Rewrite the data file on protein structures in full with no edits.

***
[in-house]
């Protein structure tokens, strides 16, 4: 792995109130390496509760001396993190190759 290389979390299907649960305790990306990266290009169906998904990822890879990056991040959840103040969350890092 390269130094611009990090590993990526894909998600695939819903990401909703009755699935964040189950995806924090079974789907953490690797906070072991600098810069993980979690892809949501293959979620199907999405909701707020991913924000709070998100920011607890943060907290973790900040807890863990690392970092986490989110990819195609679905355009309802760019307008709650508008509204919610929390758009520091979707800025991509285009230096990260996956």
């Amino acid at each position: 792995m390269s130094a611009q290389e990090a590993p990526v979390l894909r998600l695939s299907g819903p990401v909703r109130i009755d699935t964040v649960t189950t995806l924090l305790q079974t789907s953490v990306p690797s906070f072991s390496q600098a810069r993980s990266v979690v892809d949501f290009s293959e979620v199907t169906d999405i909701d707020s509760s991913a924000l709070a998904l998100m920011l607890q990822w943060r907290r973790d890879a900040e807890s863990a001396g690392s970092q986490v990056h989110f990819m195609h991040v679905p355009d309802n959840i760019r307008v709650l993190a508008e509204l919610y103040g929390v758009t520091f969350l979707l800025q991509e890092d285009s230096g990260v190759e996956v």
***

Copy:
[in-house]
């Protein structure tokens, strides 16, 4: 792995109130390496509760001396993190190759 290389979390299907649960305790990306990266290009169906998904990822890879990056991040959840103040969350890092 390269130094611009990090590993990526894909998600695939819903990401909703009755699935964040189950995806924090079974789907953490690797906070072991600098810069993980979690892809949501293959979620199907999405909701707020991913924000709070998100920011607890943060907290973790900040807890863990690392970092986490989110990819195609679905355009309802760019307008709650508008509204919610929390758009520091979707800025991509285009230096990260996956």
């Amino acid at each position: 792995m390269s130094a611009q290389e990090a590993p990526v979390l894909r998600l695939s299907g819903p990401v909703r109130i009755d699935t964040v649960t189950t995806l924090l305790q079974t789907s953490v990306p690797s906070f072991s390496q600098a810069r993980s990266v979690v892809d949501f290009s293959e979620v199907t169906d999405i909701d707020s509760s991913a924000l709070a998904l998100m920011l607890q990822w943060r907290r973790d890879a900040e807890s863990a001396g690392s970092q986490v990056h989110f990819m195609h991040v679905p355009d309802n959840i760019r307008v709650l993190a508008e509204l919610y103040g929390v758009t520091f969350l979707l800025q991509e890092d285009s230096g990260v190759e996956v």